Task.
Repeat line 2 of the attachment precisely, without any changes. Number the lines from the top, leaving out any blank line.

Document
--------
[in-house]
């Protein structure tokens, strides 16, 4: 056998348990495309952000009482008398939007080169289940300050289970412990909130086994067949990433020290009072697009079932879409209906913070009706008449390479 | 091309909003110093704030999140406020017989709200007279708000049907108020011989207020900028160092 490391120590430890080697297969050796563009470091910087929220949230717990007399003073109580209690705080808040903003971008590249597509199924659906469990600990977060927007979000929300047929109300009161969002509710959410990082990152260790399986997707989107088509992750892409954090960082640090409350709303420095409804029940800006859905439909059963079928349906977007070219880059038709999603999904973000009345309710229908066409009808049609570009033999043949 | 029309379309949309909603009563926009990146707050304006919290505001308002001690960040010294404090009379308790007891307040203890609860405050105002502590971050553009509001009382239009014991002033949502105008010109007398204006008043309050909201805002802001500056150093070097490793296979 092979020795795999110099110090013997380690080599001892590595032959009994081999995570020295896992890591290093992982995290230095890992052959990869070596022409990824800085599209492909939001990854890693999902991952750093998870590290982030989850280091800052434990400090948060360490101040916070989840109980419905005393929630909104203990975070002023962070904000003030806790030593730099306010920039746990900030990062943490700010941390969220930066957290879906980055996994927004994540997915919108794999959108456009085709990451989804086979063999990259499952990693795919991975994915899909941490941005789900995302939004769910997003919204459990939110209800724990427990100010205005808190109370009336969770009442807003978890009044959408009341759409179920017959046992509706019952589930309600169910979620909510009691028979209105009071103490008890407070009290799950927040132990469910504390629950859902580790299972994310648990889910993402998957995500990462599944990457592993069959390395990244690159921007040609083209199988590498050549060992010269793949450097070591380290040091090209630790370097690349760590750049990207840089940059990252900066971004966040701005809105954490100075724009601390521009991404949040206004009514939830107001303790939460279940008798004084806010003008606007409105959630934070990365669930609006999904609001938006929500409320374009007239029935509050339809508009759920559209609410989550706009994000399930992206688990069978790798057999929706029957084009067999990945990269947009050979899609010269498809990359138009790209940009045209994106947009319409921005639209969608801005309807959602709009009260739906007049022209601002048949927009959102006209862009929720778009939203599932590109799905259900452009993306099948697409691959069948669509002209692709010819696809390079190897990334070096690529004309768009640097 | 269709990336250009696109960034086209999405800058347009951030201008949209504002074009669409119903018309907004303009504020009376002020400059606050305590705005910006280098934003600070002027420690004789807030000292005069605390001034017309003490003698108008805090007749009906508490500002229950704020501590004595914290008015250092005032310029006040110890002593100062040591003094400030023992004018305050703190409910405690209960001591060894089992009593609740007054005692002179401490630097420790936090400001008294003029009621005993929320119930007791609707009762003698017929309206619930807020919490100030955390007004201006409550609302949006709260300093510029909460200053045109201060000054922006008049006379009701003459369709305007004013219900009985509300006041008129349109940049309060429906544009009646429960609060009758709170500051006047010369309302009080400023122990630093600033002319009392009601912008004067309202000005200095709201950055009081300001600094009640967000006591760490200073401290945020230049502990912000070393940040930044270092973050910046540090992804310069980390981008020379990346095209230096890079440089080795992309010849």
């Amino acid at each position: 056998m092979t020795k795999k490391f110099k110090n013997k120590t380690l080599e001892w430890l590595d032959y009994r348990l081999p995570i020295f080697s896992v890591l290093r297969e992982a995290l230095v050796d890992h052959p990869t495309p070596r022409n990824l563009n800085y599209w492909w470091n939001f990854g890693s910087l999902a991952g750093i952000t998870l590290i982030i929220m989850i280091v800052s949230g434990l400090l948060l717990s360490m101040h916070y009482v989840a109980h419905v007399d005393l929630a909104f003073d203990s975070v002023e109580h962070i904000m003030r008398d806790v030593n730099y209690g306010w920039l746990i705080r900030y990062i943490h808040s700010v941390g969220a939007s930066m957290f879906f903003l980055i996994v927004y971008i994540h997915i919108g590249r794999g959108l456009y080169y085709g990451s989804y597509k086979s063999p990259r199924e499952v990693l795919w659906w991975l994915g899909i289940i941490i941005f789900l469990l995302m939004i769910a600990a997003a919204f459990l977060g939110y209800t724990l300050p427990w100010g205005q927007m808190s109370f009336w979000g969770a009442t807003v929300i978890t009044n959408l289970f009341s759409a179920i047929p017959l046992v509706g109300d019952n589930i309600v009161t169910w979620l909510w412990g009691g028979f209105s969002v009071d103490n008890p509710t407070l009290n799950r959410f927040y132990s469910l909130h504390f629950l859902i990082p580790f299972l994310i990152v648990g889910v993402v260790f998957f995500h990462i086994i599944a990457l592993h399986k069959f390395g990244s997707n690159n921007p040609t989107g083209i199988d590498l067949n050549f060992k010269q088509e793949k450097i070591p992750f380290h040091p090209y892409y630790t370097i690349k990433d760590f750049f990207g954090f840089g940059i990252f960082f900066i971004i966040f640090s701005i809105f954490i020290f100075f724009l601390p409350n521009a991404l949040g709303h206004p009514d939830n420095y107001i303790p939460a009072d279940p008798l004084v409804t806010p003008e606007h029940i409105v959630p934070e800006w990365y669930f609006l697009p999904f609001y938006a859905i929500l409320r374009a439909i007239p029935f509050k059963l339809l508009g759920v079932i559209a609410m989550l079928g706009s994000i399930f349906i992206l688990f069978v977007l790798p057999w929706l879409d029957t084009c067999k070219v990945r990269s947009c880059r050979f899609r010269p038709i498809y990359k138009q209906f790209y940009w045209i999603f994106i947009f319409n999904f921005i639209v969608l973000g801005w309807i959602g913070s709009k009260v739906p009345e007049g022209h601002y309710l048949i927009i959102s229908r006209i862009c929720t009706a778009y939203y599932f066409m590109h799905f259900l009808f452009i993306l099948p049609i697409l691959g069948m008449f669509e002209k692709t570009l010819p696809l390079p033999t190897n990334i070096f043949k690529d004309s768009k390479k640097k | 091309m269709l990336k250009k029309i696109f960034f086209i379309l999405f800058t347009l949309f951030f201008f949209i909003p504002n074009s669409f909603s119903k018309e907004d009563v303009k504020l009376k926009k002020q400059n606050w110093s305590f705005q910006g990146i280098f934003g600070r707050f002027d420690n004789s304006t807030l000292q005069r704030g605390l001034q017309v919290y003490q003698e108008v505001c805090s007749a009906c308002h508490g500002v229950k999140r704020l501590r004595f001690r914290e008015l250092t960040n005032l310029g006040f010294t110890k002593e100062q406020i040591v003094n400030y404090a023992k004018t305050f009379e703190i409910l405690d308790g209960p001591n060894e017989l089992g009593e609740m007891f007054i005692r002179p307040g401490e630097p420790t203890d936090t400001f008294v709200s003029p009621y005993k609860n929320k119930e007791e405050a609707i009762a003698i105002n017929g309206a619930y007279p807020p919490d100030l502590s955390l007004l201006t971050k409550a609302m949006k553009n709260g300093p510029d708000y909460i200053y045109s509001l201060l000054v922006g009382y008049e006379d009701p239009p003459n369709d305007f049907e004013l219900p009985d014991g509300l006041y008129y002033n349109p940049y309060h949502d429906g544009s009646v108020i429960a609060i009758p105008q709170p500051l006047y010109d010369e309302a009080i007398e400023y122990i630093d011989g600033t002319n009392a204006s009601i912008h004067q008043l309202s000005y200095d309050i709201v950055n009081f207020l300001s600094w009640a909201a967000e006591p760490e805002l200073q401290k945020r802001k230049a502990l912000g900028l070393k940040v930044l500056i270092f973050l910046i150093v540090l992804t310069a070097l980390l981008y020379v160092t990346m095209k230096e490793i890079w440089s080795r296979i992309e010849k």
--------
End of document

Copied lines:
């Protein structure tokens, strides 16, 4: 056998348990495309952000009482008398939007080169289940300050289970412990909130086994067949990433020290009072697009079932879409209906913070009706008449390479 | 091309909003110093704030999140406020017989709200007279708000049907108020011989207020900028160092 490391120590430890080697297969050796563009470091910087929220949230717990007399003073109580209690705080808040903003971008590249597509199924659906469990600990977060927007979000929300047929109300009161969002509710959410990082990152260790399986997707989107088509992750892409954090960082640090409350709303420095409804029940800006859905439909059963079928349906977007070219880059038709999603999904973000009345309710229908066409009808049609570009033999043949 | 029309379309949309909603009563926009990146707050304006919290505001308002001690960040010294404090009379308790007891307040203890609860405050105002502590971050553009509001009382239009014991002033949502105008010109007398204006008043309050909201805002802001500056150093070097490793296979 092979020795795999110099110090013997380690080599001892590595032959009994081999995570020295896992890591290093992982995290230095890992052959990869070596022409990824800085599209492909939001990854890693999902991952750093998870590290982030989850280091800052434990400090948060360490101040916070989840109980419905005393929630909104203990975070002023962070904000003030806790030593730099306010920039746990900030990062943490700010941390969220930066957290879906980055996994927004994540997915919108794999959108456009085709990451989804086979063999990259499952990693795919991975994915899909941490941005789900995302939004769910997003919204459990939110209800724990427990100010205005808190109370009336969770009442807003978890009044959408009341759409179920017959046992509706019952589930309600169910979620909510009691028979209105009071103490008890407070009290799950927040132990469910504390629950859902580790299972994310648990889910993402998957995500990462599944990457592993069959390395990244690159921007040609083209199988590498050549060992010269793949450097070591380290040091090209630790370097690349760590750049990207840089940059990252900066971004966040701005809105954490100075724009601390521009991404949040206004009514939830107001303790939460279940008798004084806010003008606007409105959630934070990365669930609006999904609001938006929500409320374009007239029935509050339809508009759920559209609410989550706009994000399930992206688990069978790798057999929706029957084009067999990945990269947009050979899609010269498809990359138009790209940009045209994106947009319409921005639209969608801005309807959602709009009260739906007049022209601002048949927009959102006209862009929720778009939203599932590109799905259900452009993306099948697409691959069948669509002209692709010819696809390079190897990334070096690529004309768009640097 | 269709990336250009696109960034086209999405800058347009951030201008949209504002074009669409119903018309907004303009504020009376002020400059606050305590705005910006280098934003600070002027420690004789807030000292005069605390001034017309003490003698108008805090007749009906508490500002229950704020501590004595914290008015250092005032310029006040110890002593100062040591003094400030023992004018305050703190409910405690209960001591060894089992009593609740007054005692002179401490630097420790936090400001008294003029009621005993929320119930007791609707009762003698017929309206619930807020919490100030955390007004201006409550609302949006709260300093510029909460200053045109201060000054922006008049006379009701003459369709305007004013219900009985509300006041008129349109940049309060429906544009009646429960609060009758709170500051006047010369309302009080400023122990630093600033002319009392009601912008004067309202000005200095709201950055009081300001600094009640967000006591760490200073401290945020230049502990912000070393940040930044270092973050910046540090992804310069980390981008020379990346095209230096890079440089080795992309010849």